Take the 2-minute tour ×
Mathematica Stack Exchange is a question and answer site for users of Mathematica. It's 100% free, no registration required.

The volume of an $n$-ball (the $(n+1)$-dimensional analogue of a disk) of radius $r$ can be found by the following integral recurrence: $$V_0(r)=2r$$ $$V_n(r)=\int_{-r}^rV_{n-1}\left(\sqrt{r^2-x^2}\right)\ \mathrm{d}x$$ I would like to use Mathematica to compute a few terms of this recurrence (as an exercise. I am aware that an explicit formula exists). The recursive code I came up with was this:

BallVolume[dimension_, radius_] := If[dimension == 0,
  2*radius,
  Assuming[radius > 0,
   Integrate[
    BallVolume[dimension - 1, Sqrt[radius^2 - x^2]],
    {x, -radius, radius}
   ]
  ]
 ]

Calling BallVolume[1, r] works as expected, giving $\pi r^2$, but Mathematica seems to get stuck when evaluating BallVolume[2, r]. This doesn't seem to be a problem with its ability to integrate; if I define explicitly CircleArea[r_] := Pi*r^2, then Integrate[CircleArea[Sqrt[r^2 - x^2]], {x, -r, r}] correctly gives $4 \pi r^3\over 3$. Why does the above code fail for dimensions $3$ and higher?

share|improve this question

2 Answers 2

up vote 11 down vote accepted

You are using the same dummy variable for all integrals.


Extended answer

Modify your code slightly and note that all integrals use the same dummy:

BallVolume[dimension_, radius_] := 
 If[dimension == 0, 2*radius, 
  Assuming[radius > 0, 
   testIntegrate[
    BallVolume[dimension - 1, Sqrt[radius^2 - x^2]], {x, -radius, 
     radius}]]];
BallVolume[2, r]

enter image description here

Use Module to create temporary dummies.

BallVolume[dimension_, radius_] := 
 If[dimension == 0, 2*radius, 
  Assuming[radius > 0, 
   Module[{x}, 
    Integrate[
     BallVolume[dimension - 1, Sqrt[radius^2 - x^2]], {x, -radius, 
      radius}]]]];
BallVolume[3, r]

I learned about this issue thanks to a comment by ssch in this answer.


Recursive functions are suitable for memoizing. That has the advantage of not having to perform those integrals over and over again.

hBallVolume[d_Integer /; d > 0] := 
  hBallVolume[d] = 
   Function @@ {r, 
     Integrate[hBallVolume[d - 1][Sqrt[r^2 - x^2]], {x, -r, r},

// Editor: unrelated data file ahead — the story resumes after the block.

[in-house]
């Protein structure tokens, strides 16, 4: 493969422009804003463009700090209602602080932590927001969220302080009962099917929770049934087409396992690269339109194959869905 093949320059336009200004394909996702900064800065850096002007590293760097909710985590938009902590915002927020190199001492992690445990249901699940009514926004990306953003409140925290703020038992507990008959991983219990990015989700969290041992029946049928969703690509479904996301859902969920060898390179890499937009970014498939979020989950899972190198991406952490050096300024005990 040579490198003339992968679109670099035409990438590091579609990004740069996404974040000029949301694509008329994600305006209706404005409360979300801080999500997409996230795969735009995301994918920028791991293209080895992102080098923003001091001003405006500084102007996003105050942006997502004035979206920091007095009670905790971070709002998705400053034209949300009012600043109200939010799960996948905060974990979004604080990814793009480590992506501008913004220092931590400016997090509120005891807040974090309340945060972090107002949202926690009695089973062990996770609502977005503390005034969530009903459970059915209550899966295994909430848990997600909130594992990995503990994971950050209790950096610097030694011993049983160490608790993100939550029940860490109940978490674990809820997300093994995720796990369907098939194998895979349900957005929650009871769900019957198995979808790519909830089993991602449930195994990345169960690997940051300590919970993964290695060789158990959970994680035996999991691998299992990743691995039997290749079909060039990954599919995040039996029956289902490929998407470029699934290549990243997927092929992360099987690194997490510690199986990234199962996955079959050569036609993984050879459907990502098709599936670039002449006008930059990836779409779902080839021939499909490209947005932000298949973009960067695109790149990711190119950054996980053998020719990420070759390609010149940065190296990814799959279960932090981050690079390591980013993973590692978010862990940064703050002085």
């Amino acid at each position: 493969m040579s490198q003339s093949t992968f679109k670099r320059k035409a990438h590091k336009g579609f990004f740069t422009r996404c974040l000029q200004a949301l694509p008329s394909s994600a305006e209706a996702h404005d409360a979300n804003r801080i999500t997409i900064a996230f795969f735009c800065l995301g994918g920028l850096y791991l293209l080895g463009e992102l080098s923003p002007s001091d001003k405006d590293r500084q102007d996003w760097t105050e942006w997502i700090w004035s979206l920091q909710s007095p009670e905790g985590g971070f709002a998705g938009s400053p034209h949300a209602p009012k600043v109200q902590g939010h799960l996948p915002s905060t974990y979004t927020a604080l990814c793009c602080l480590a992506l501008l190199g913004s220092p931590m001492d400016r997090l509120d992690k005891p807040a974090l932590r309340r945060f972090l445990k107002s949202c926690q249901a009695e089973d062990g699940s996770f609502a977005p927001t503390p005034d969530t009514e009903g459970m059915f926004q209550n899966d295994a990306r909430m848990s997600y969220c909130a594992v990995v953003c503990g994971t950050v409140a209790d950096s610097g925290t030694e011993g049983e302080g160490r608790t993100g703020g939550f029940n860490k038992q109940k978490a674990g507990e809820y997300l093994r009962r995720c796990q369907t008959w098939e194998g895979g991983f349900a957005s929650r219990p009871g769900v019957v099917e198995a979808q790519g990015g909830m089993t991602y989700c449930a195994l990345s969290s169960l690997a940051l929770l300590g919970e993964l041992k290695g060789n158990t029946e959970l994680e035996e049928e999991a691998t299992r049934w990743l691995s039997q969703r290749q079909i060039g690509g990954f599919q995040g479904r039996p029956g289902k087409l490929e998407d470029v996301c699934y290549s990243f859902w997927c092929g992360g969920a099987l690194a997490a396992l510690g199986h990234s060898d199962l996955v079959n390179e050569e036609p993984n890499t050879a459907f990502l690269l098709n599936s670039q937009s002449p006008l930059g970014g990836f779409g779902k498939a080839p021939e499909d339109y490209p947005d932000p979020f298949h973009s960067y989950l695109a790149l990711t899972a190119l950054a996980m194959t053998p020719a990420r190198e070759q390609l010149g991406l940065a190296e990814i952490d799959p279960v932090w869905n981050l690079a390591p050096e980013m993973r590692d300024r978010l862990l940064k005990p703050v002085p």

Assumptions -> r > 0]};
hBallVolume[0][r_] := 2 r;

enter image description here

share|improve this answer
    
Hello. I'm working in your last solution (recursive function). I'd like that $d$ was considered a variable rather than a parameter, that is, that hBallVolume was a function of two variables $d$ and $r$, so that I could see how hBallVolume depends on $d$ for a fixed value of $r$ besides how hBallVolume depends on $r$ for fixed values of $d$. How could I do it? It's driving me crazy. (I'm a beginner in Mathematica). Thank you. –  drake Nov 22 '13 at 2:04
    
@drake: $d$ is already a variable: dimension. If you want a general formula, you can induce one yourself (that would be beyond this question). Try Table[BallVolume[d,r],{d,4}]. Better yer, try Table[hBallVolume[d][r], {d, 10}]. –  Hector Nov 22 '13 at 13:15
    
Thanks. I'm looking for a closed formula. I have asked it as a separate question mathematica.stackexchange.com/questions/37632/… –  drake Nov 22 '13 at 19:17
vol[n_]:=FullSimplify[
 Nest[Integrate[# /. r -> Sqrt[r^2 - x^2], {x, -r, r}] &, 2 r, n], 
 Element[r, Reals] && r > 0]

The results can be tabulated for :

 Style[TableForm[Table[{Subscript[V, j + 1], j, vol[j]}, {j, 4}], 
  TableHeadings -> {None, {"Sphere volume", "n", "volume"}}], 20]

enter image description here

share|improve this answer
    
If the purpose is to get a table, use NestList instead of Nest. –  Hector Oct 13 '13 at 15:34
    
@Hector excellent point... –  ubpdqn Oct 14 '13 at 3:45

Your Answer

 
discard

By posting your answer, you agree to the privacy policy and terms of service.

Not the answer you're looking for? Browse other questions tagged or ask your own question.